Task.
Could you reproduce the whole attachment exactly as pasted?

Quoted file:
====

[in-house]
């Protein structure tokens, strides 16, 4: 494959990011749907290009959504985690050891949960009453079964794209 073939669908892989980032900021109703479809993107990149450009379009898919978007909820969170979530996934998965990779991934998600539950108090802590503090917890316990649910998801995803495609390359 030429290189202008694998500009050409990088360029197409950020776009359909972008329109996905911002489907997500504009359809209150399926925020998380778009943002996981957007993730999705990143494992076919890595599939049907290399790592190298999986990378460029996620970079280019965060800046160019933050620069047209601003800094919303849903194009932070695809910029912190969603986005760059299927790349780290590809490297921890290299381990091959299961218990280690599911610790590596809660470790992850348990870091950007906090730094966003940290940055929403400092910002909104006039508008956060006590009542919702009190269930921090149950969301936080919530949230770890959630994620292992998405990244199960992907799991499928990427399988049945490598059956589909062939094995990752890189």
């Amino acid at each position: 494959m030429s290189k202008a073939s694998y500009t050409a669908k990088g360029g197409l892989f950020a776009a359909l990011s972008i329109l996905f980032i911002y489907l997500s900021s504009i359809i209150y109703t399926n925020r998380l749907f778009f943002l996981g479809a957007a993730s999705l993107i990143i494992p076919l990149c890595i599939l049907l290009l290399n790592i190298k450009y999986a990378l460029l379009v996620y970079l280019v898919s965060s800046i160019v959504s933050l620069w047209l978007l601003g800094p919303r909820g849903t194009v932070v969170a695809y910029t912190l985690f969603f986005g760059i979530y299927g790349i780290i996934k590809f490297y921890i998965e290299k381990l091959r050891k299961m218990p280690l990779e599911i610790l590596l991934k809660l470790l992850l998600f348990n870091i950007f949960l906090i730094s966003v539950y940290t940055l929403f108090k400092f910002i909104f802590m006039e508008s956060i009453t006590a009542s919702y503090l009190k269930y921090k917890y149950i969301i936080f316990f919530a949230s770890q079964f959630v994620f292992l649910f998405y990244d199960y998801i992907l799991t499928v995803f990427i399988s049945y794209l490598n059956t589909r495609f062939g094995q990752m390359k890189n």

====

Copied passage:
[in-house]
């Protein structure tokens, strides 16, 4: 494959990011749907290009959504985690050891949960009453079964794209 073939669908892989980032900021109703479809993107990149450009379009898919978007909820969170979530996934998965990779991934998600539950108090802590503090917890316990649910998801995803495609390359 030429290189202008694998500009050409990088360029197409950020776009359909972008329109996905911002489907997500504009359809209150399926925020998380778009943002996981957007993730999705990143494992076919890595599939049907290399790592190298999986990378460029996620970079280019965060800046160019933050620069047209601003800094919303849903194009932070695809910029912190969603986005760059299927790349780290590809490297921890290299381990091959299961218990280690599911610790590596809660470790992850348990870091950007906090730094966003940290940055929403400092910002909104006039508008956060006590009542919702009190269930921090149950969301936080919530949230770890959630994620292992998405990244199960992907799991499928990427399988049945490598059956589909062939094995990752890189």
């Amino acid at each position: 494959m030429s290189k202008a073939s694998y500009t050409a669908k990088g360029g197409l892989f950020a776009a359909l990011s972008i329109l996905f980032i911002y489907l997500s900021s504009i359809i209150y109703t399926n925020r998380l749907f778009f943002l996981g479809a957007a993730s999705l993107i990143i494992p076919l990149c890595i599939l049907l290009l290399n790592i190298k450009y999986a990378l460029l379009v996620y970079l280019v898919s965060s800046i160019v959504s933050l620069w047209l978007l601003g800094p919303r909820g849903t194009v932070v969170a695809y910029t912190l985690f969603f986005g760059i979530y299927g790349i780290i996934k590809f490297y921890i998965e290299k381990l091959r050891k299961m218990p280690l990779e599911i610790l590596l991934k809660l470790l992850l998600f348990n870091i950007f949960l906090i730094s966003v539950y940290t940055l929403f108090k400092f910002i909104f802590m006039e508008s956060i009453t006590a009542s919702y503090l009190k269930y921090k917890y149950i969301i936080f316990f919530a949230s770890q079964f959630v994620f292992l649910f998405y990244d199960y998801i992907l799991t499928v995803f990427i399988s049945y794209l490598n059956t589909r495609f062939g094995q990752m390359k890189n």